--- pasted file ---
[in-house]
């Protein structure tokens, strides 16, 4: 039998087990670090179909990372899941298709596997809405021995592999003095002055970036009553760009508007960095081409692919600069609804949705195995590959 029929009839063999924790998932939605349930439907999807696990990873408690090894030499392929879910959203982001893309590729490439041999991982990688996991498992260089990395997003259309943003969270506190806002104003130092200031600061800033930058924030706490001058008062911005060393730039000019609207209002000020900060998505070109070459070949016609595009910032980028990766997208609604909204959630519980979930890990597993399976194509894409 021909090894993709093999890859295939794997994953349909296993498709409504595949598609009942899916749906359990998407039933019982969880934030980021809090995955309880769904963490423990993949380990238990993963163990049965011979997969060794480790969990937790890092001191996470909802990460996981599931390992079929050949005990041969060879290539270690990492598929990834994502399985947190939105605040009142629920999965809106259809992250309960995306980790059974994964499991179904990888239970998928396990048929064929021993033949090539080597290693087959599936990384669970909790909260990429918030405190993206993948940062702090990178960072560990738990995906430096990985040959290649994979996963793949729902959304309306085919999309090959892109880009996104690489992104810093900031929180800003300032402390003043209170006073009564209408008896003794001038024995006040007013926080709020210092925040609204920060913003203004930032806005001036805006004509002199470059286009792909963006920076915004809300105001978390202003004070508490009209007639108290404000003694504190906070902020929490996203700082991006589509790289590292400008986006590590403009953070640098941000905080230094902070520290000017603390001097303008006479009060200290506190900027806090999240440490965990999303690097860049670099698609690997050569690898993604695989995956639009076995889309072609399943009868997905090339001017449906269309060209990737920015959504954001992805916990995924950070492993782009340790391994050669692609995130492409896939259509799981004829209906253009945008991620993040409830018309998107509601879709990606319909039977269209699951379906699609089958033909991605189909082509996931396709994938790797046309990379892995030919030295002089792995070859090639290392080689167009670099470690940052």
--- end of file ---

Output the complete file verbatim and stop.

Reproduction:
[in-house]
């Protein structure tokens, strides 16, 4: 039998087990670090179909990372899941298709596997809405021995592999003095002055970036009553760009508007960095081409692919600069609804949705195995590959 029929009839063999924790998932939605349930439907999807696990990873408690090894030499392929879910959203982001893309590729490439041999991982990688996991498992260089990395997003259309943003969270506190806002104003130092200031600061800033930058924030706490001058008062911005060393730039000019609207209002000020900060998505070109070459070949016609595009910032980028990766997208609604909204959630519980979930890990597993399976194509894409 021909090894993709093999890859295939794997994953349909296993498709409504595949598609009942899916749906359990998407039933019982969880934030980021809090995955309880769904963490423990993949380990238990993963163990049965011979997969060794480790969990937790890092001191996470909802990460996981599931390992079929050949005990041969060879290539270690990492598929990834994502399985947190939105605040009142629920999965809106259809992250309960995306980790059974994964499991179904990888239970998928396990048929064929021993033949090539080597290693087959599936990384669970909790909260990429918030405190993206993948940062702090990178960072560990738990995906430096990985040959290649994979996963793949729902959304309306085919999309090959892109880009996104690489992104810093900031929180800003300032402390003043209170006073009564209408008896003794001038024995006040007013926080709020210092925040609204920060913003203004930032806005001036805006004509002199470059286009792909963006920076915004809300105001978390202003004070508490009209007639108290404000003694504190906070902020929490996203700082991006589509790289590292400008986006590590403009953070640098941000905080230094902070520290000017603390001097303008006479009060200290506190900027806090999240440490965990999303690097860049670099698609690997050569690898993604695989995956639009076995889309072609399943009868997905090339001017449906269309060209990737920015959504954001992805916990995924950070492993782009340790391994050669692609995130492409896939259509799981004829209906253009945008991620993040409830018309998107509601879709990606319909039977269209699951379906699609089958033909991605189909082509996931396709994938790797046309990379892995030919030295002089792995070859090639290392080689167009670099470690940052």